Many students in our class have pets. Kuofen has a rabbit, but she doesn’t like to take care of it. Her daughters love the rabbit, but they never take care of it! Kuofen has to take care of it every day. She gives the rabbit food and cleans the cage. Jenny has a pet hedgehog, but she doesn’t like it. If she touches the hedgehog, it hurts her fingers. Kuofen and Jenny don’t like their pets. But Jin loves her pet dog.

 

  1. Make up a story. Take one or two interesting pieces of information that you discussed about a student and make up a funny or interesting story about it. Again, you could either do this in class or just write it up yourself and give it to the students the next day. If you do it in class, you can do it in the style of a TPRS story: have a few students stand up and act out the story, and you can ask the students to contribute the details. In my class, the most interesting information that emerged from our conversation was that one student had a pet hedgehog. So I could make a story like this one:

Jenny has a pet hedgehog. One day, Jenny talked to the hedgehog. She said, “I love you!” Then, she touched it. Ow! The hedgehog hurt her fingers. “Now I don’t like you!” Jenny said. The next day, Jenny gave the hedgehog some food. Then, she touched it. Ow! The hedgehog hurt her fingers. “Now I really don’t like you!” Jenny said. The next day, she gave the hedgehog some candy. The hedgehog liked the candy! Jenny touched the hedgehog. This time, it didn’t hurt her fingers. She picked up the hedgehog and gave him a hug.

 

  1. Give a “quiz” over the information. After having a conversation in class, you can quiz students to see what they remembered. By “quiz,” I mean a very low-pressure memory activity. You could come up with a set of questions or true/false statements about the conversation and have students answer the questions. One option is to do it orally at the end of class—you ask the questions, and students shout out the answers. Or, you could type it up and have students write the answers individually in class the next day. You could even make a quiz on Quizlet Live, Kahoot, or other online quiz website. These are some true/false statements I wrote for my students:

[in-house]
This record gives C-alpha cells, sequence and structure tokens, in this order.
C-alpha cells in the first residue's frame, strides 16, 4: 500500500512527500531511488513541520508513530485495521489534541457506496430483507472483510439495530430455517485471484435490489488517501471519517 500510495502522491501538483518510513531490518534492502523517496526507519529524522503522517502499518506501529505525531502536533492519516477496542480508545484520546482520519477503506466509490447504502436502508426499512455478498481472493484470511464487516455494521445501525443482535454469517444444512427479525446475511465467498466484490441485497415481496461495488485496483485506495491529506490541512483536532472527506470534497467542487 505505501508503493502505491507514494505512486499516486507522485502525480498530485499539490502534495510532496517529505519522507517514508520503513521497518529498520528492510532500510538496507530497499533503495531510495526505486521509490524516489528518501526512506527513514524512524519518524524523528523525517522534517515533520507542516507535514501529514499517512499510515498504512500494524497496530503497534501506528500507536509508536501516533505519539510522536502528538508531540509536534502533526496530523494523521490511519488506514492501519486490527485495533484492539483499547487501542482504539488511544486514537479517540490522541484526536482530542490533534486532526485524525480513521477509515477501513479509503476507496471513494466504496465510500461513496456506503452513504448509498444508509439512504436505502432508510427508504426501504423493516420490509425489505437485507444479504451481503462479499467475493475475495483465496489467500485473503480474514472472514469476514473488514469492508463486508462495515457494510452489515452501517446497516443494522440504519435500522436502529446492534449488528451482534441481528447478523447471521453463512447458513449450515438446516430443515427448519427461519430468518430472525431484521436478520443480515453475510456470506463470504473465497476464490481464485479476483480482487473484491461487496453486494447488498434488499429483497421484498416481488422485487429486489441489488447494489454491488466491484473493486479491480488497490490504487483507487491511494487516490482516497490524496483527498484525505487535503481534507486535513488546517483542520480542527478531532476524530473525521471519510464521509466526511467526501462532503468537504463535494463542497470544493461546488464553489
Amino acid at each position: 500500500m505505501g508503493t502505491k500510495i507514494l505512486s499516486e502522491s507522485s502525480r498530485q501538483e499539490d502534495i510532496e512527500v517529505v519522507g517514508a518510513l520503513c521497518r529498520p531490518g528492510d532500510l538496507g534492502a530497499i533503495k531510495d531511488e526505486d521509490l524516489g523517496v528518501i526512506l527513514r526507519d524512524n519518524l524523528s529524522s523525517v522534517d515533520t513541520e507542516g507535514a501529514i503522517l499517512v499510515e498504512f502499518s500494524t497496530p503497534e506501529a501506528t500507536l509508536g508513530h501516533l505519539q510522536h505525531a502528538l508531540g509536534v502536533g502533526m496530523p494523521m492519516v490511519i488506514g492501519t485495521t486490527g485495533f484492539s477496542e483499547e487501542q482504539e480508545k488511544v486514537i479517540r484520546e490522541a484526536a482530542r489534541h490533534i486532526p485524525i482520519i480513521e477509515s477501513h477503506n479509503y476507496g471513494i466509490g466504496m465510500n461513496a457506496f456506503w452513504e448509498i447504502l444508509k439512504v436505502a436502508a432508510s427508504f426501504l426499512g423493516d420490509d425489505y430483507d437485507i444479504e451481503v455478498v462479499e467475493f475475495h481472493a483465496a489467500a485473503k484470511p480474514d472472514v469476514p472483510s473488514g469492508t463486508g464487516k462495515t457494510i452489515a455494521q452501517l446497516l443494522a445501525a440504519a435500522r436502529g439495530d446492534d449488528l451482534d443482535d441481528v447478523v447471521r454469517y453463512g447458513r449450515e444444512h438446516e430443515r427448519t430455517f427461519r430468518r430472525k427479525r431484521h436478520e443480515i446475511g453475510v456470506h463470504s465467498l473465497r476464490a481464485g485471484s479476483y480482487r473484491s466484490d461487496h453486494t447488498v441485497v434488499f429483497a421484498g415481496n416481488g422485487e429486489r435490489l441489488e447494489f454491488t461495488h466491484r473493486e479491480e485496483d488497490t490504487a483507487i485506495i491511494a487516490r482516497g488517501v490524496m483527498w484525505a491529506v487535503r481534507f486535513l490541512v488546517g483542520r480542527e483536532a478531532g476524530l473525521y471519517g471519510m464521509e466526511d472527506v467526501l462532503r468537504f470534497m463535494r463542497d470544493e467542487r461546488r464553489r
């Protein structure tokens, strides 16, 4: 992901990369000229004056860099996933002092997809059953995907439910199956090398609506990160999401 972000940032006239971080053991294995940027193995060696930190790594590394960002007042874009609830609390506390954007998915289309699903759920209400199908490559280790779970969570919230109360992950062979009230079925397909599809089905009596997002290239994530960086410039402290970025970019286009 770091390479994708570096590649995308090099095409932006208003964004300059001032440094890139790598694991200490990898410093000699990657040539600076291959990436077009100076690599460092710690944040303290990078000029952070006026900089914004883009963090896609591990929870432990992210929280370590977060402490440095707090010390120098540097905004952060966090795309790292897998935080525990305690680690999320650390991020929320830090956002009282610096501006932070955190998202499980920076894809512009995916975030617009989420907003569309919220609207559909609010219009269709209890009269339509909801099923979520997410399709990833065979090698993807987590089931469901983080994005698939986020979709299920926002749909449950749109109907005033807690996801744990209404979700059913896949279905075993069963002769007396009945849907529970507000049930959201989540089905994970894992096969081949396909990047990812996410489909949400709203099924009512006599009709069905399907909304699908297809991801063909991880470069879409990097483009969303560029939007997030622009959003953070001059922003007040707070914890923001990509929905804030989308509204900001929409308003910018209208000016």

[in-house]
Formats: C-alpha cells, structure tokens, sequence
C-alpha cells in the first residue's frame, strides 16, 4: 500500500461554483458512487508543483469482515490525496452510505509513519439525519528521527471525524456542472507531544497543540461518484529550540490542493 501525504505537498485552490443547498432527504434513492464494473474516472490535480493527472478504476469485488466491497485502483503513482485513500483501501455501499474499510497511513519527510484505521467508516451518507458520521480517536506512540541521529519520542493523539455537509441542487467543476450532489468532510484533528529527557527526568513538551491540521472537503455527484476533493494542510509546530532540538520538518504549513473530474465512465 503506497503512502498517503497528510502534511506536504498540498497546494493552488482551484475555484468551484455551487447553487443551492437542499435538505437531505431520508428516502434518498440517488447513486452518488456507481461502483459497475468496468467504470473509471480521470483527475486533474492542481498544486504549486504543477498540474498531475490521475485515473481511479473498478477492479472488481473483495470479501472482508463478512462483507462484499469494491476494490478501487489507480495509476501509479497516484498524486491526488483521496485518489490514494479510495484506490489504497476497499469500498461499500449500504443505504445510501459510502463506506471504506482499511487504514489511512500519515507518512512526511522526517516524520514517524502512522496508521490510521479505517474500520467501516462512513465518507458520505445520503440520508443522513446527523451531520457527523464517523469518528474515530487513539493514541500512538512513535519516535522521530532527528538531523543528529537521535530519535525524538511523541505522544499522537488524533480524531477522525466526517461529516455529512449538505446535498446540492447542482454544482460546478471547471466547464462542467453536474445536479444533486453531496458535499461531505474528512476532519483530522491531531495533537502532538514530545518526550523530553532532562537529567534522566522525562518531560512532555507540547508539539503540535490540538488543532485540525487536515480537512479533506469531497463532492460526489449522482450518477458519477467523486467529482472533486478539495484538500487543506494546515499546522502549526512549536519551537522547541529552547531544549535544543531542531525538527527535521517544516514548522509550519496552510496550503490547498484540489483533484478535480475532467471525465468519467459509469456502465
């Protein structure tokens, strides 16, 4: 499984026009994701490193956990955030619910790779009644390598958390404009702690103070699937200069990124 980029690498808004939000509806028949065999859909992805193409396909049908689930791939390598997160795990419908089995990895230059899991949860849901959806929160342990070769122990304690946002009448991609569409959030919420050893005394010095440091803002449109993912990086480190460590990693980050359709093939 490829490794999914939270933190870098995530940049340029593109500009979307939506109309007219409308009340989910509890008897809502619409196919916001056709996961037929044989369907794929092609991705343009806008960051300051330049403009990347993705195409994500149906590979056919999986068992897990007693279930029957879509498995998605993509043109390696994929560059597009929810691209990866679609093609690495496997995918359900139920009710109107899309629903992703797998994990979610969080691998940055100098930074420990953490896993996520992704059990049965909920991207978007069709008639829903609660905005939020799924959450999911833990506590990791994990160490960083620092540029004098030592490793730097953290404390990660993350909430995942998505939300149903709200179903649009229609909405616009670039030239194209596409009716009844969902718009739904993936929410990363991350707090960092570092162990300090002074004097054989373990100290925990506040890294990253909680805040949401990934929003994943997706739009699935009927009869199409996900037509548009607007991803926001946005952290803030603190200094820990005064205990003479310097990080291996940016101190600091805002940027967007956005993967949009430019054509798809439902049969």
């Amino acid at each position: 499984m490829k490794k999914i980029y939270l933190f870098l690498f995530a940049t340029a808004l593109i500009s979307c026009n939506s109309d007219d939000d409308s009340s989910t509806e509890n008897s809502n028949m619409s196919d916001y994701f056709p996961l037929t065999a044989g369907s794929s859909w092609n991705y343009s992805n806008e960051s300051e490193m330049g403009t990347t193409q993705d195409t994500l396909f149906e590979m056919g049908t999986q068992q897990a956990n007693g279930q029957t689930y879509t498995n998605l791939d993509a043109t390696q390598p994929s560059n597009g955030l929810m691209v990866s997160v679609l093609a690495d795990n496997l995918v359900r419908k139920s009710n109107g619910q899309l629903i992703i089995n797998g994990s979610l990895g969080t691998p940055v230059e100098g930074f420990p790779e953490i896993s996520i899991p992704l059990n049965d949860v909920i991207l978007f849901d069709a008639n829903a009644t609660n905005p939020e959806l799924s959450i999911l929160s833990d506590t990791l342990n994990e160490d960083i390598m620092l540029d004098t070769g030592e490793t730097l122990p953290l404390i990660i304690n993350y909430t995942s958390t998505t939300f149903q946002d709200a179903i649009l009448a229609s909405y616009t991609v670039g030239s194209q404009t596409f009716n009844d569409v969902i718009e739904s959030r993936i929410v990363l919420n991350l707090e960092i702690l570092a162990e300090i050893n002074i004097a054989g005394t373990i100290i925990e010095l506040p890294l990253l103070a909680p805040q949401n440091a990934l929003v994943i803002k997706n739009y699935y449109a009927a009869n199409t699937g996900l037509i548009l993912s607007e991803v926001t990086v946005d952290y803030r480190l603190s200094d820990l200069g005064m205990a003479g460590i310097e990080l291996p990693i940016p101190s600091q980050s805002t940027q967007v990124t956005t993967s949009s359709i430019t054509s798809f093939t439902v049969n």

___ 1. Kuofen has a rabbit at her home, but she doesn’t like to take care of it.

___ 2. Kuofen’s daughters take care of the rabbit.

___ 3. Jenny has a pet hedgehog.

___ 4. Jenny likes to touch her hedgehog.

___ 5. Allison has a pet cat.

 

I’ve found that these activities are usually engaging and interesting to the students. Most people enjoy reading and hearing more about themselves and about their classmates. But I want to emphasize that I would only use these techniques after a conversation that students seemed interested in during class. If the students didn’t seem particularly interested in a topic, I don’t want to drag it out even further by making them read or answer questions about it. But if it truly is an interesting topic for them, they will probably enjoy continuing the conversation. You can also introduce some novelty into these activities by adding in new information. For example, if you write a summary of the conversation, you could add in some new ideas that were not mentioned in class or you could add in your own opinions or thoughts on the topic.